A controversial economics course has been cut from the high school curriculum in Tucson public schools after board members discovered teachers were using a textbook that hadn’t been properly vetted.
The one-year course course, now in its second year, will still count toward graduation for students who are currently enrolled in it and for those who have already completed it. These students can also still earn dual credit at the University of Arizona.
Somehow the course slid under the board’s radar and into four Tucson high schools. The course’s primary textbook, Ethics, Economy, and Entrepreneurship, has raised eyebrows for its supposed connection to the University of Arizona’s Center for the Philosophy of Freedom, or Freedom Center, which was established in 2008 by one of the text’s authors, Dave Schmidtz, and which was funded to the tune of $1.8 million by conservative billionaire Charles Koch.
Schmidtz, a philosophy professor at the University of Arizona, said the book is not connected with the Freedom Center. In an email he said that the text and the course are a product of many units on campus, including the departments of philosophy, marketing, and PPEL (philosophy, politics, economics, and law), and the McGuire Center for Entrepreneurship, which guides students in launching new business ventures.
“I have raised money from the Charles Koch Foundation but not for the course,” Schmidtz wrote. (The Charles Koch Foundation has aimed to develop high school programs that would “impart Koch’s radical free-market ideology to teenagers.” Mark Walsh describes their efforts in this Education Week blog.)
It was the John Templeton Foundation that contributed a $2.9 million grant for the course. The John Templeton Foundation was created in 1987 by the billionaire whose name it bears, and gives more than $70 million annually, mostly to scholars and universities, for research into the relation between religion and science.
The aim of the University of Arizona grant, according to the Templeton Foundation’s website, is to “foster research and produce curricular resources that will empower teachers (at the high school and college levels) to help students come to a deeper understanding of the nature of success and the virtues that are required to secure it in our distinctly American context.” In the end, the goal is to make the course reach 25,000 Tucson high school students by 2025.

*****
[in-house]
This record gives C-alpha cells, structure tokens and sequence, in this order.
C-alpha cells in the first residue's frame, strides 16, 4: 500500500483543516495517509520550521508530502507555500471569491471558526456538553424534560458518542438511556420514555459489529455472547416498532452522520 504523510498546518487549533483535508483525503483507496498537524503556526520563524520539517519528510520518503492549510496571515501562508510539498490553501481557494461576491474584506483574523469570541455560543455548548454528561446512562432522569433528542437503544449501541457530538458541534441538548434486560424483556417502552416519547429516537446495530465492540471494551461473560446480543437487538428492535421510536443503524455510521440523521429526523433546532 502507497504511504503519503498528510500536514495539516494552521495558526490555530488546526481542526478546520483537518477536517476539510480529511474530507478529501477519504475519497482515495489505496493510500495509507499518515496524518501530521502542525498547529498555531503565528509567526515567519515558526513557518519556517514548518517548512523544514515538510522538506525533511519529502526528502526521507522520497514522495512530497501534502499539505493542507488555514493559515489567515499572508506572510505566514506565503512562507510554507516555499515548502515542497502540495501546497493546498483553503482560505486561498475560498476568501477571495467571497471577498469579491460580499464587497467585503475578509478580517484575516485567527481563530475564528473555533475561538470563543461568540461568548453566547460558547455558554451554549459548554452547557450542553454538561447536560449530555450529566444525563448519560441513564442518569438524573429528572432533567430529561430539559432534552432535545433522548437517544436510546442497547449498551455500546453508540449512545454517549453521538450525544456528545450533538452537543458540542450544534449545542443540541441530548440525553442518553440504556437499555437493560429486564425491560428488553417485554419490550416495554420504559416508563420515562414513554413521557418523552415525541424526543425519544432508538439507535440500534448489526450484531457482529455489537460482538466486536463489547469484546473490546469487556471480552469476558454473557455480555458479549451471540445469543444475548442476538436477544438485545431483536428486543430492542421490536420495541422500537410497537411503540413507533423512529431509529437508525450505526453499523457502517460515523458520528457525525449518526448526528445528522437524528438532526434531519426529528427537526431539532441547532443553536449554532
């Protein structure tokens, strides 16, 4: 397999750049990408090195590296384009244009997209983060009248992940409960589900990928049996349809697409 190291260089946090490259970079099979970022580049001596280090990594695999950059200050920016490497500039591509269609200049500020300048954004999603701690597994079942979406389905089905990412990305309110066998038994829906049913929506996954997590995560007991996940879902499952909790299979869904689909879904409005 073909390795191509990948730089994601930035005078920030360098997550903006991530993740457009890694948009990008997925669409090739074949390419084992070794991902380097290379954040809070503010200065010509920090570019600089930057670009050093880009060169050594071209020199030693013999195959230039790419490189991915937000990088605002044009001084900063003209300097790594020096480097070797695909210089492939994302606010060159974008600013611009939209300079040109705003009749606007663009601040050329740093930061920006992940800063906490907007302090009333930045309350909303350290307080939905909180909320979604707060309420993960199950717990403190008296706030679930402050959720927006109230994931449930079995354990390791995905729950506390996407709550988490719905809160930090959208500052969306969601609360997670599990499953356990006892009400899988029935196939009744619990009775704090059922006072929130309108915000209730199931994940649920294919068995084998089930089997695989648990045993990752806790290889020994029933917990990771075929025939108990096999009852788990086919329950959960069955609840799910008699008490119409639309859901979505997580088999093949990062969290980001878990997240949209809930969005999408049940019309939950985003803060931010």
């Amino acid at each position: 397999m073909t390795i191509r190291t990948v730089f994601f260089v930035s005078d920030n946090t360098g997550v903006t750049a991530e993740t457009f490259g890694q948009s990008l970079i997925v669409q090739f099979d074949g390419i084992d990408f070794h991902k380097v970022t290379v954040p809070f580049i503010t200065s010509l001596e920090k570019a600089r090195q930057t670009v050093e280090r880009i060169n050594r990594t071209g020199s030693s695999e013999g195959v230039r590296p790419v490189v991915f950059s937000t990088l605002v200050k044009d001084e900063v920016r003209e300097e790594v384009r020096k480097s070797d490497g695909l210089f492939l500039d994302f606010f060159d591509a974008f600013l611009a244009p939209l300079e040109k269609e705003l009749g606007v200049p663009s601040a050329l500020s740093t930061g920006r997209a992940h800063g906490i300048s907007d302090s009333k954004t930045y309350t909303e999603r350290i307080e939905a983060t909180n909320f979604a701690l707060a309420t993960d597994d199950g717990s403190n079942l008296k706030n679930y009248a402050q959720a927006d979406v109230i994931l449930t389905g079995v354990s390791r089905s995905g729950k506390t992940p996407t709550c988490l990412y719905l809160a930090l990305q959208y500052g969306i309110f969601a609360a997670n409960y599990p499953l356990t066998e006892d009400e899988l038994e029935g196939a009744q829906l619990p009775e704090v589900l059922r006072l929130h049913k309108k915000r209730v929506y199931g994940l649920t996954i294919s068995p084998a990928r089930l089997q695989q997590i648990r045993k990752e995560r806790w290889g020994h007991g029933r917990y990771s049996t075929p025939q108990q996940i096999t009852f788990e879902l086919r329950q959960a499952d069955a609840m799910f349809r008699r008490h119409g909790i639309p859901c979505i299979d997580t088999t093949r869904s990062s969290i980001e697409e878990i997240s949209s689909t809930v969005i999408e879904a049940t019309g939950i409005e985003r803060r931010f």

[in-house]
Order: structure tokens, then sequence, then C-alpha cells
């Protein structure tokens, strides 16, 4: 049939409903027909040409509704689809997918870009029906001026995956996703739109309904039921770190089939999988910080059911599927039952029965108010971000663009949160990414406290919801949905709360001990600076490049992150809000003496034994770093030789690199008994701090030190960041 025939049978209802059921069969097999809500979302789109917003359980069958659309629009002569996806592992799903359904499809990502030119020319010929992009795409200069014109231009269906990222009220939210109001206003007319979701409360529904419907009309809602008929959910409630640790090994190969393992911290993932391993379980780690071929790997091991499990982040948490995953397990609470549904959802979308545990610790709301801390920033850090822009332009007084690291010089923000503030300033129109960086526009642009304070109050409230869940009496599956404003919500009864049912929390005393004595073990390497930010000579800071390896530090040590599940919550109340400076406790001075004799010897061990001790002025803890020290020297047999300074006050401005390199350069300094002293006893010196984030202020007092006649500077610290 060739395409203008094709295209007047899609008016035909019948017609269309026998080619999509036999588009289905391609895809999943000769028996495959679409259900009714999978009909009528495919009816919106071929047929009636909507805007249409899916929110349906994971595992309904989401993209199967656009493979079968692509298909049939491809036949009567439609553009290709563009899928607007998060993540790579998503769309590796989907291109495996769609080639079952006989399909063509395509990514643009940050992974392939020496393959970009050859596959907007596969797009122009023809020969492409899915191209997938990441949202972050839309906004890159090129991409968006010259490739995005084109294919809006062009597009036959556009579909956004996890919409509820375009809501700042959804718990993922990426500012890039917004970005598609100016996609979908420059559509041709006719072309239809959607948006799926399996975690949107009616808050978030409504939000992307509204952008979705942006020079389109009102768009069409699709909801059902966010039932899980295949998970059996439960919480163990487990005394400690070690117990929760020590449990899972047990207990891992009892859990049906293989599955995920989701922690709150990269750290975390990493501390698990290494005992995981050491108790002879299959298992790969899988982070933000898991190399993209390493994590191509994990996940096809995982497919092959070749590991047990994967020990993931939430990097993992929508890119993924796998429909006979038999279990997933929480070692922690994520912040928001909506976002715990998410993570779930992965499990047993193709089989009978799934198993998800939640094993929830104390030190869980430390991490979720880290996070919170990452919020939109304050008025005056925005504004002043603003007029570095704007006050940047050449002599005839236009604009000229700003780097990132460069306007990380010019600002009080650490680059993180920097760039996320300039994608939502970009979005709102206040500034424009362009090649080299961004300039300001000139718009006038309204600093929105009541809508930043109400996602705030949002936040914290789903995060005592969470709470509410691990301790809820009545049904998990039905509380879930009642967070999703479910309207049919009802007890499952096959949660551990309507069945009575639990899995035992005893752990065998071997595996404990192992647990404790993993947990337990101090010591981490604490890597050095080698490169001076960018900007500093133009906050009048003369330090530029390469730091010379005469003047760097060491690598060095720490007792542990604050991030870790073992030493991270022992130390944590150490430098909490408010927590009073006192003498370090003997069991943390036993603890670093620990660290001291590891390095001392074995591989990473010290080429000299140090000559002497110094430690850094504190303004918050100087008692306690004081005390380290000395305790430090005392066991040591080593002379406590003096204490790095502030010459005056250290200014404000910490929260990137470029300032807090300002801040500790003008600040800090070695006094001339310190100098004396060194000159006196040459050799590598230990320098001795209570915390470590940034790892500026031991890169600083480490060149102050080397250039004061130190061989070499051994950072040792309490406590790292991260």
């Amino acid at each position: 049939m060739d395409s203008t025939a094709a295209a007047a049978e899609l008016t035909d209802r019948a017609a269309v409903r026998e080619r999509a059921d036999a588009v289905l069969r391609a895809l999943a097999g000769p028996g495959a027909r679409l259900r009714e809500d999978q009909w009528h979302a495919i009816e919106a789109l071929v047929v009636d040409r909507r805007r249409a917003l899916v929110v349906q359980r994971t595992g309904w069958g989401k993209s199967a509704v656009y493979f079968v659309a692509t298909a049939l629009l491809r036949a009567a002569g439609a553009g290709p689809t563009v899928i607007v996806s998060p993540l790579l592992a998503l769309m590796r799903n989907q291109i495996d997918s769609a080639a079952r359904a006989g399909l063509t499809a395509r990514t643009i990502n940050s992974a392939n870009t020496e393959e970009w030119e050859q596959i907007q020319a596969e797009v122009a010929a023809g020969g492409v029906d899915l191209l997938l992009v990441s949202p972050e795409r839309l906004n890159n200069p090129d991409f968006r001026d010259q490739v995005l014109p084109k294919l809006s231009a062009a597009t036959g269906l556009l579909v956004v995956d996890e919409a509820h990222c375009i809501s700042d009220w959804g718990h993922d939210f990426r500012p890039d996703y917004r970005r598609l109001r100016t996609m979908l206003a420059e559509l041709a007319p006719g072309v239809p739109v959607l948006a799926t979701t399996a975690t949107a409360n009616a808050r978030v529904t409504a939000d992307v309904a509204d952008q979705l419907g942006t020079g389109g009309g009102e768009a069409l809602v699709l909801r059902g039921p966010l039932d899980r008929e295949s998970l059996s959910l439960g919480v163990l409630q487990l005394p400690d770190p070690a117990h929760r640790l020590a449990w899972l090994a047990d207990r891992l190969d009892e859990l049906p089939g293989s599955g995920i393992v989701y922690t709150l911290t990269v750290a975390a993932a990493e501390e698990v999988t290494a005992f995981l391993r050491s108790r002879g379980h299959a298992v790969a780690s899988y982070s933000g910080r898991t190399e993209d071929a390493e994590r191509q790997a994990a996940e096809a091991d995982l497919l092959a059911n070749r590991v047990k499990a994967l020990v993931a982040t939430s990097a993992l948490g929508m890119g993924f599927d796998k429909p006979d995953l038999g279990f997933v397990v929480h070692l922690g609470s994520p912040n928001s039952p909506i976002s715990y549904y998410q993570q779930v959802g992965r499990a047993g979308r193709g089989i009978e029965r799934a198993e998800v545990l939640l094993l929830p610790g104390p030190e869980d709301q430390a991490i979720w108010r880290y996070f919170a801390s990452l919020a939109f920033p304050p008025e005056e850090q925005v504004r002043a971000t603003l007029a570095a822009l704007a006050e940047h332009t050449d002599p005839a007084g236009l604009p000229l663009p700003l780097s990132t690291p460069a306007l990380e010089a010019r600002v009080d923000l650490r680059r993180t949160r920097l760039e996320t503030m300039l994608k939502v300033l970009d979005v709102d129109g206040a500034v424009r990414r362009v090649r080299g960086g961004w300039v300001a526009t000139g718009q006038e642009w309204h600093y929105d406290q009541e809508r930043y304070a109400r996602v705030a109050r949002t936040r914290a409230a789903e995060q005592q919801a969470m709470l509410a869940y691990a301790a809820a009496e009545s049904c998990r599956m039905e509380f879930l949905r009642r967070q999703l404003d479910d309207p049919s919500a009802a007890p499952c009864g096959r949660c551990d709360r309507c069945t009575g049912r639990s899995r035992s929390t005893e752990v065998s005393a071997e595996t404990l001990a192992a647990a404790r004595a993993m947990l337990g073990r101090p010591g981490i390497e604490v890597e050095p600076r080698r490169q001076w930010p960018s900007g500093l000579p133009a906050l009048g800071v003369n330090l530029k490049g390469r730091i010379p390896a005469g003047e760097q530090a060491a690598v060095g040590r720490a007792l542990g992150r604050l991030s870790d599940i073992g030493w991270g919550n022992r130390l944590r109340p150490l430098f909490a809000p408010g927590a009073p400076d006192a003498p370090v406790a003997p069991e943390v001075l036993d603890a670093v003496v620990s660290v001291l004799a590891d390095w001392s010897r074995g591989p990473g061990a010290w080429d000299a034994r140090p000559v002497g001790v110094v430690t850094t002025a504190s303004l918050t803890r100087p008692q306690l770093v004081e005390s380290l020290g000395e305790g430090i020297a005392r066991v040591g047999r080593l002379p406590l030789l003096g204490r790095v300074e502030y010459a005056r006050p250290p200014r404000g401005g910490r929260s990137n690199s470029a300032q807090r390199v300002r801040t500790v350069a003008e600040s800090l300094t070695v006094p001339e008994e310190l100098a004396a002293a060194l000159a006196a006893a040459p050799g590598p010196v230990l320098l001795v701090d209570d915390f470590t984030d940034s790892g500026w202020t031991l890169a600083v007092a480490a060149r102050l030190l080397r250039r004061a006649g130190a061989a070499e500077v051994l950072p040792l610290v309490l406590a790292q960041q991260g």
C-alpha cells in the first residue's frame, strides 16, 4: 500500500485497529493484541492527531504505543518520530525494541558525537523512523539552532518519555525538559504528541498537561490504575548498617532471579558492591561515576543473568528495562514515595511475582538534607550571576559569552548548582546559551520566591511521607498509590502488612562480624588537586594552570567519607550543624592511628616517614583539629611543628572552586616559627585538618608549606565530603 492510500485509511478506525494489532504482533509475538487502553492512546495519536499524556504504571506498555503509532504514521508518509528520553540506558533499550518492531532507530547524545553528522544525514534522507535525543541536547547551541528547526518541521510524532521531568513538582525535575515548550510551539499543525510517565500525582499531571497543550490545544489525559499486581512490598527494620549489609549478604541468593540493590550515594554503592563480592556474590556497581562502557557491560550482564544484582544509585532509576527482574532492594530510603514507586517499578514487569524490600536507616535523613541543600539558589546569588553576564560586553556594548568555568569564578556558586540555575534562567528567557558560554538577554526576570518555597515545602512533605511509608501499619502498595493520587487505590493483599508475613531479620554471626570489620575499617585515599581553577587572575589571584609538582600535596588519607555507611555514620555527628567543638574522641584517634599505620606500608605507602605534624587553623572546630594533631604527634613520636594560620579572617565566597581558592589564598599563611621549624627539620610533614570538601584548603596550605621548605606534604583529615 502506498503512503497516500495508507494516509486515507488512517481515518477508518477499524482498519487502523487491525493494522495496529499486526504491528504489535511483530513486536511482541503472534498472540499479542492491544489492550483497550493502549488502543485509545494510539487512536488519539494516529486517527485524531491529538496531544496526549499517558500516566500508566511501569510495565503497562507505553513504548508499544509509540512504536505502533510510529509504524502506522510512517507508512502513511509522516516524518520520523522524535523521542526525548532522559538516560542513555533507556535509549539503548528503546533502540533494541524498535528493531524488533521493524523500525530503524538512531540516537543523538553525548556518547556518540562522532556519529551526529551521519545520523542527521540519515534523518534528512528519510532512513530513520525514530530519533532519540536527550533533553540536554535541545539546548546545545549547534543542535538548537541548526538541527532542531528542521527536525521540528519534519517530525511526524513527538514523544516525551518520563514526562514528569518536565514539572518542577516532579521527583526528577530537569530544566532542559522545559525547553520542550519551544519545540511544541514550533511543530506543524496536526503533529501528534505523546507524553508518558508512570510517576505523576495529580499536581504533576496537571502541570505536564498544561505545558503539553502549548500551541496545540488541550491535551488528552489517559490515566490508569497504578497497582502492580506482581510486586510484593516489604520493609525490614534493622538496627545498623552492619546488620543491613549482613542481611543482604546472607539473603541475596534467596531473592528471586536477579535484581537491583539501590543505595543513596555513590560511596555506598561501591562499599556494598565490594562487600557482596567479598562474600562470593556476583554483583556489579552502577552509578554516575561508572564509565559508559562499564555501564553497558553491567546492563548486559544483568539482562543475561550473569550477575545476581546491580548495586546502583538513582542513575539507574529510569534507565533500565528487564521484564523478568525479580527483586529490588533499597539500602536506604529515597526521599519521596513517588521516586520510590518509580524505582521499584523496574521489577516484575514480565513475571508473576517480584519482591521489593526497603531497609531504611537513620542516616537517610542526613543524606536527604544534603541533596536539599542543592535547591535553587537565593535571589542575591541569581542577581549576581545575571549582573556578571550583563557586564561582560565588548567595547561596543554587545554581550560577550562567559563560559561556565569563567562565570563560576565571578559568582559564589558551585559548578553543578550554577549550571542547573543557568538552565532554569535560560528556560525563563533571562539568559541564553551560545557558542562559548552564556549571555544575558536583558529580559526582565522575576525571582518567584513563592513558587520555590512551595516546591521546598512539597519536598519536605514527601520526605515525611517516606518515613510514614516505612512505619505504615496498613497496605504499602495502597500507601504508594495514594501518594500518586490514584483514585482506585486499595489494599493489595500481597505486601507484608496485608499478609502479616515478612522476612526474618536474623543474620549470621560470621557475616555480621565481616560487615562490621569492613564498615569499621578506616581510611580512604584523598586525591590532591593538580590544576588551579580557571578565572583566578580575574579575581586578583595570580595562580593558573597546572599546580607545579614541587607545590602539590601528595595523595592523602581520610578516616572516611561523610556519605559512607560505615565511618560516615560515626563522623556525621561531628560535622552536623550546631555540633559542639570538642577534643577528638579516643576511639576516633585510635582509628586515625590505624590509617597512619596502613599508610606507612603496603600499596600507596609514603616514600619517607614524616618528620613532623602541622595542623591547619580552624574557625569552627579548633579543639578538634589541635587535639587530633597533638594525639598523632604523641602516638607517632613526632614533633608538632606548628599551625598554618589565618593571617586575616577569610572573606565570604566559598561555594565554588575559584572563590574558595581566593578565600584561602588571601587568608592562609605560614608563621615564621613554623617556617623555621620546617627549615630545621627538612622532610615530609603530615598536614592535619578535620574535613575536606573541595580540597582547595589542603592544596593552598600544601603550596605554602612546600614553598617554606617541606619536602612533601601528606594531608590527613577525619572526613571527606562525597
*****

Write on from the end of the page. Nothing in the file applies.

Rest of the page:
“Students need to know that government has an important role to play, but the role is specific,” reads a quote by Schmidtz on the website. “In a free society, metaphorically and literally, choosing destinations for citizens is the sole responsibility of individual citizens themselves. More-expansive roles for government tend to invite tyranny that treats citizens as pawns to be moved around by rulers rather than by hopes and dreams of their own.”
University of Arizona professor of history and government David Gibbs isn’t convinced the course has no connection to the Freedom Center, which he described as operating with little transparency. Gibbs said the center has about 24 donors, most of whom are unnamed.
As for the textbook that Schmidtz co-authored, Gibbs called it a skewed interpretation of economics. “This is a far right-wing version of economics that would be more appropriately classified as indoctrination than teaching,” he told Education Week. "[The authors] leave out or distort systematically topics that do not fit their ideology. To present this to college students would be deeply troubling but, even worse, to high school students who I think lack the context to properly interpret this indoctrination.”
Gibbs said the authors bypass discussion of the problems of inherited wealth concentration, currently a major topic in mainstream economics, as well as historical instances of successful government regulation. He also said the authors offer the career of entrepreneur as a wonderful and exciting opportunity, but “make no mention of the fact that most entrepreneurs lose their shirts.”
Mario Villarreal-Diaz, formerly of the Freedom Center but now an associate economics professor at the University of Arizona, defended the course at a recent school board meeting, arguing that it serves as a source of empowerment for students and teaches them what it means to be an ethical business person. “If a perspective is assumed in the course, we believe that it is one of the most noble ones: that you can pursue your dreams without hurting others and that you can do for others to make others better off is the ethical way to live your life to advance your own well-being and to build a peaceful and prosperous society,” he said.
But he also admitted the course’s entry into schools was flawed, saying that he looked forward to “following due process” so the course could become a legitimate academic offering.
Board member Rachael Sedgwick signaled that she was open to having that discussion. She pointed out that the controversy was more about the textbook than the class itself.
“Now that we have a lot more information about the course and what goes on in the classroom, I’m much more willing to have a more robust conversation about it,” she said.
Board member Adelita Grijalva, however, said she still wanted to know how the books got into so many classrooms and why there was no record of the purchases.
“My concern is if any other textbooks got into our classrooms, who purchased those, and how did they get there? Because that’s a major problem,” she said.
A version of this news article first appeared in the Curriculum Matters blog.